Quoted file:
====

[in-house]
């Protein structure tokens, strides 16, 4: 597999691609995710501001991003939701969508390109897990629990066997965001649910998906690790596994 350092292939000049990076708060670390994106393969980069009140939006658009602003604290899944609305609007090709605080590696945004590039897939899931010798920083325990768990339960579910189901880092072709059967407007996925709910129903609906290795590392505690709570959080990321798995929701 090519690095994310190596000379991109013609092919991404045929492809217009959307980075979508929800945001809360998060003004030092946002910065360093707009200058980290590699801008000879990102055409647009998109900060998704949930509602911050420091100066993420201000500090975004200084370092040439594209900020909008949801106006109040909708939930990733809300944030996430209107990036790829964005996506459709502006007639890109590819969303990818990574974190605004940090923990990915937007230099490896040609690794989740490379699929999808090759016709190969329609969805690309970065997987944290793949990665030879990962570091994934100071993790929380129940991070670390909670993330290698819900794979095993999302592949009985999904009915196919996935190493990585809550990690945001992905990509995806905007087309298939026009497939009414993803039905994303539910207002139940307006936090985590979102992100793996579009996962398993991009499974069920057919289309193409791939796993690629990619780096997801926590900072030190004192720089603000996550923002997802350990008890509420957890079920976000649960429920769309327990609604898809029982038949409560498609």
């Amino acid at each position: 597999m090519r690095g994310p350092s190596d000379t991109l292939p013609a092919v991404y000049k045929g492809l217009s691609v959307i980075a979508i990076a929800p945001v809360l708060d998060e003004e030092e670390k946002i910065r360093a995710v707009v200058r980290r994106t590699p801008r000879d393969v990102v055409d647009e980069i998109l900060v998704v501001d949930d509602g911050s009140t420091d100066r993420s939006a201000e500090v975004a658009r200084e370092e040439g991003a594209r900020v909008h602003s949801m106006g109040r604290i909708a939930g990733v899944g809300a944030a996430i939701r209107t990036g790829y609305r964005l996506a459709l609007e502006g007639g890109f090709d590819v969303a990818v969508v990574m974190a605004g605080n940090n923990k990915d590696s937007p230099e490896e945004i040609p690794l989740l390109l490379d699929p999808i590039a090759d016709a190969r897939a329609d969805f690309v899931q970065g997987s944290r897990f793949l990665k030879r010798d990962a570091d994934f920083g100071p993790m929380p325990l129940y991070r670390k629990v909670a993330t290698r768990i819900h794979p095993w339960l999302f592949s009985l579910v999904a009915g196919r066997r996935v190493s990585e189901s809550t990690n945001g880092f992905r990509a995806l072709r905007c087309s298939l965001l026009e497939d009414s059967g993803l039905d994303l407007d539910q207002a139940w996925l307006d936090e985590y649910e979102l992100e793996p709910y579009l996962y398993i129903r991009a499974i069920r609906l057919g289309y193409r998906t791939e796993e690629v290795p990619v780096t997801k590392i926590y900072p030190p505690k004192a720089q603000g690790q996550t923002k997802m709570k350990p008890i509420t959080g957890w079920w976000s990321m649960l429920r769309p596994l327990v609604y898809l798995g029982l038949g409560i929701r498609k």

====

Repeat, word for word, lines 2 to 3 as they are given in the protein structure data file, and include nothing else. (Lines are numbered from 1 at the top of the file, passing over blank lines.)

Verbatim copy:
């Protein structure tokens, strides 16, 4: 597999691609995710501001991003939701969508390109897990629990066997965001649910998906690790596994 350092292939000049990076708060670390994106393969980069009140939006658009602003604290899944609305609007090709605080590696945004590039897939899931010798920083325990768990339960579910189901880092072709059967407007996925709910129903609906290795590392505690709570959080990321798995929701 090519690095994310190596000379991109013609092919991404045929492809217009959307980075979508929800945001809360998060003004030092946002910065360093707009200058980290590699801008000879990102055409647009998109900060998704949930509602911050420091100066993420201000500090975004200084370092040439594209900020909008949801106006109040909708939930990733809300944030996430209107990036790829964005996506459709502006007639890109590819969303990818990574974190605004940090923990990915937007230099490896040609690794989740490379699929999808090759016709190969329609969805690309970065997987944290793949990665030879990962570091994934100071993790929380129940991070670390909670993330290698819900794979095993999302592949009985999904009915196919996935190493990585809550990690945001992905990509995806905007087309298939026009497939009414993803039905994303539910207002139940307006936090985590979102992100793996579009996962398993991009499974069920057919289309193409791939796993690629990619780096997801926590900072030190004192720089603000996550923002997802350990008890509420957890079920976000649960429920769309327990609604898809029982038949409560498609």
């Amino acid at each position: 597999m090519r690095g994310p350092s190596d000379t991109l292939p013609a092919v991404y000049k045929g492809l217009s691609v959307i980075a979508i990076a929800p945001v809360l708060d998060e003004e030092e670390k946002i910065r360093a995710v707009v200058r980290r994106t590699p801008r000879d393969v990102v055409d647009e980069i998109l900060v998704v501001d949930d509602g911050s009140t420091d100066r993420s939006a201000e500090v975004a658009r200084e370092e040439g991003a594209r900020v909008h602003s949801m106006g109040r604290i909708a939930g990733v899944g809300a944030a996430i939701r209107t990036g790829y609305r964005l996506a459709l609007e502006g007639g890109f090709d590819v969303a990818v969508v990574m974190a605004g605080n940090n923990k990915d590696s937007p230099e490896e945004i040609p690794l989740l390109l490379d699929p999808i590039a090759d016709a190969r897939a329609d969805f690309v899931q970065g997987s944290r897990f793949l990665k030879r010798d990962a570091d994934f920083g100071p993790m929380p325990l129940y991070r670390k629990v909670a993330t290698r768990i819900h794979p095993w339960l999302f592949s009985l579910v999904a009915g196919r066997r996935v190493s990585e189901s809550t990690n945001g880092f992905r990509a995806l072709r905007c087309s298939l965001l026009e497939d009414s059967g993803l039905d994303l407007d539910q207002a139940w996925l307006d936090e985590y649910e979102l992100e793996p709910y579009l996962y398993i129903r991009a499974i069920r609906l057919g289309y193409r998906t791939e796993e690629v290795p990619v780096t997801k590392i926590y900072p030190p505690k004192a720089q603000g690790q996550t923002k997802m709570k350990p008890i509420t959080g957890w079920w976000s990321m649960l429920r769309p596994l327990v609604y898809l798995g029982l038949g409560i929701r498609k």